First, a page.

Tuition might be rising, but Quebec university students should count themselves lucky.
At this moment in Iran, hundreds of young adults are meeting in secret, travelling long distances and crowding in living rooms or kitchens—all for the chance to get a university degree.
These are the students of the Bahá’í Institute for Higher Education, a volunteer-based underground university running out of private residences and the subject of the documentary Education on Fire that had its first Canadian screening at Concordia last Friday evening.
The screening took place in the Hall building as part of a free two-day event organized by Concordia and McGill’s Associations of Bahá’í Students.
“One of the main principles of the Bahá’í faith is the unification of mankind and the equality of all its peoples,” said Nasim Sharafi, one of Concordia’s Association of Bahá’í Students (CABS) executives. “When we see human rights abuse we really want to take action.”
Co-sponsored by Amnesty International and directed by Jeff Kaufman, the film addresses the persecution Bahá’ís face in Iran as a religious minority, including the denial of access to higher education. The Bahá’í Institute for Higher Education was created as a response to this in 1987.
In May 2011, the homes and facilities that housed the university were raided by Iranian police, destroying photocopiers and equipment and arresting its members. The violence spawned awareness campaigns around the world, including Education Under Fire.
“Even though I was part of the organizing team, I hadn’t seen [the film] myself. It was very powerful, very moving,” said Greg Newing of Concordia’s Association of Bahá’í Students. The documentary has already been screened in schools across the U.S., including Harvard and the Massachusetts Institute of Technology (MIT) where many administrations have responded to the film by accrediting BIHE degrees at their universities. Newing hopes for the same to happen at Concordia.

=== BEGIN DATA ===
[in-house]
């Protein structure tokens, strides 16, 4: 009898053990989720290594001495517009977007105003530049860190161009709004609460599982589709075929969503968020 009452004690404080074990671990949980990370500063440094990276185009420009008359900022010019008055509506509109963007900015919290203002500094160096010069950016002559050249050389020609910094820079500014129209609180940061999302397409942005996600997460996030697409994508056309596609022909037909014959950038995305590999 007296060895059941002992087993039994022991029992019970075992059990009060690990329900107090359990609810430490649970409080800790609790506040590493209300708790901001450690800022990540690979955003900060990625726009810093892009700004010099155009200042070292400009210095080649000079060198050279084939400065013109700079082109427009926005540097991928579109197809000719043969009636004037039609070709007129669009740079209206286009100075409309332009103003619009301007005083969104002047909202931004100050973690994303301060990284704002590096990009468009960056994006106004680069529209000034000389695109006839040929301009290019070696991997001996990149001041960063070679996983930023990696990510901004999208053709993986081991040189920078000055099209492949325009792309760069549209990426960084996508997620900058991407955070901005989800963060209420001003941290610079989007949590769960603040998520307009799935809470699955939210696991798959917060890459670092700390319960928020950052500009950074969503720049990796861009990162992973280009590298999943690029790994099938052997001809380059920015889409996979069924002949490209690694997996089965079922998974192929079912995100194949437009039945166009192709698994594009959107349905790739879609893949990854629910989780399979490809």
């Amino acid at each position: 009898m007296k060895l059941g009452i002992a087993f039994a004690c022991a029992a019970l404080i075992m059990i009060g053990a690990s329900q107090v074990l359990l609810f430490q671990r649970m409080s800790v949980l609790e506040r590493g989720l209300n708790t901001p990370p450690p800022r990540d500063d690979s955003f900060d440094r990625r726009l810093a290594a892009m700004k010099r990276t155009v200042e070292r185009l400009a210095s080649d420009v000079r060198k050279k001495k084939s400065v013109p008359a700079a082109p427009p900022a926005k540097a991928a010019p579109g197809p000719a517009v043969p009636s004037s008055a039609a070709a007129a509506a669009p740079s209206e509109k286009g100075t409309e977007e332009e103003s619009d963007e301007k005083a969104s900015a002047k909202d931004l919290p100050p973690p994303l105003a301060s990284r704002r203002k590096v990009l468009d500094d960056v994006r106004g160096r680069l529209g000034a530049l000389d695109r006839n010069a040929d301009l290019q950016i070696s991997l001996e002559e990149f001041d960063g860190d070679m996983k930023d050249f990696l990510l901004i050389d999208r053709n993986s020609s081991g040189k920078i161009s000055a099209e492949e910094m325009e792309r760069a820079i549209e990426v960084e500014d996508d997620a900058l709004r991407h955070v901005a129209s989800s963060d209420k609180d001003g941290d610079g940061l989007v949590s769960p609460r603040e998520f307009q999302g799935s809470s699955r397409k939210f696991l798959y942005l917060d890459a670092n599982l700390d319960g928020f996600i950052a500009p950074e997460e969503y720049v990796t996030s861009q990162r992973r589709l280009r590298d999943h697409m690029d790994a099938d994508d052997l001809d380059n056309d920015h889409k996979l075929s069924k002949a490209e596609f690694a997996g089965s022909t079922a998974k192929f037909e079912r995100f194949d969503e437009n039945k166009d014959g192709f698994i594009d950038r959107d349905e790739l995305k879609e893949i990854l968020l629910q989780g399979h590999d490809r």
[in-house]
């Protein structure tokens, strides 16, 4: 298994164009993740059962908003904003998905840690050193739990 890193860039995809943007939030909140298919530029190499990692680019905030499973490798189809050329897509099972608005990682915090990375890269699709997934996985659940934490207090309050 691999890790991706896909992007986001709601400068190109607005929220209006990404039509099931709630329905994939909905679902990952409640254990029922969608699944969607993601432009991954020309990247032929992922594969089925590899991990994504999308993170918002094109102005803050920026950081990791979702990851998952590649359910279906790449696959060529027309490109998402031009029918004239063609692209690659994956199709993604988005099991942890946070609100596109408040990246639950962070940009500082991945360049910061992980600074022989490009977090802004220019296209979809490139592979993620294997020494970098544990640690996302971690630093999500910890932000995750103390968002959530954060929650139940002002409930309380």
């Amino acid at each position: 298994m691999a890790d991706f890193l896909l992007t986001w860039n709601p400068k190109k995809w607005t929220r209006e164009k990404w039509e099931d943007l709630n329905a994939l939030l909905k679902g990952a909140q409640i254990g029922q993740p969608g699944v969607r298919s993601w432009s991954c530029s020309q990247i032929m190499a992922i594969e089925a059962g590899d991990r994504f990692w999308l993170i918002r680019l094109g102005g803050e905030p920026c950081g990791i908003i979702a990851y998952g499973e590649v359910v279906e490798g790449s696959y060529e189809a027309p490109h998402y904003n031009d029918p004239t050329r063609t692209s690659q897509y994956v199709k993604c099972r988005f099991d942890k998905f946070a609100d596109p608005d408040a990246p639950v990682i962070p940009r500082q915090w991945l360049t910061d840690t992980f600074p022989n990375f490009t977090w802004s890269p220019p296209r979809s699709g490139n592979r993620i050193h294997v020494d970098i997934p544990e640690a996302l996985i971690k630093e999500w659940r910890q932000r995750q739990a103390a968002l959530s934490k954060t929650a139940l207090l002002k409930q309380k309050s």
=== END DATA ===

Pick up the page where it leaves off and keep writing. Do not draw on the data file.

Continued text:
“It’s really good when universities accept these degrees,” he said, explaining that it makes it easier for Bahá’ís to find work in other countries. Concordia’s Association of Bahá’í Students, representing Concordia’s small but active Bahá’í community, plans to start a petition asking the university to accept BIHE degrees here as well.
In addition to the documentary screening, a panel on the current human rights situation in Iran was held last Thursday. An audience of just over one hundred people gathered to hear lectures from three speakers: McGill professor and president of the Iran Human Rights Documentation Centre Payam Akhavan; Concordia history professor and director of the Montreal Institute for Genocide and Human Rights Studies Frank Chalk and Nika Khanjani, a former languages teacher at BIHE.
“Imagine you finish high school and you want to go to university,” Khanjani told the audience, explaining the reality of what attending BIHE is like for Iranian Bahá’ís. “You go to university but there is no name for it, no one has heard of it. You have to keep it a secret from all of your friends.”
A letter from Nobel Peace Prize laureates Archbishop Desmond Tutu and East Timor President Jose Ramos-Horta and a petition asking Iranian officials to end discrimination in Iran were available for people to sign in support at the doors. Both the letter and the petition can be found online at educationunderfire.com.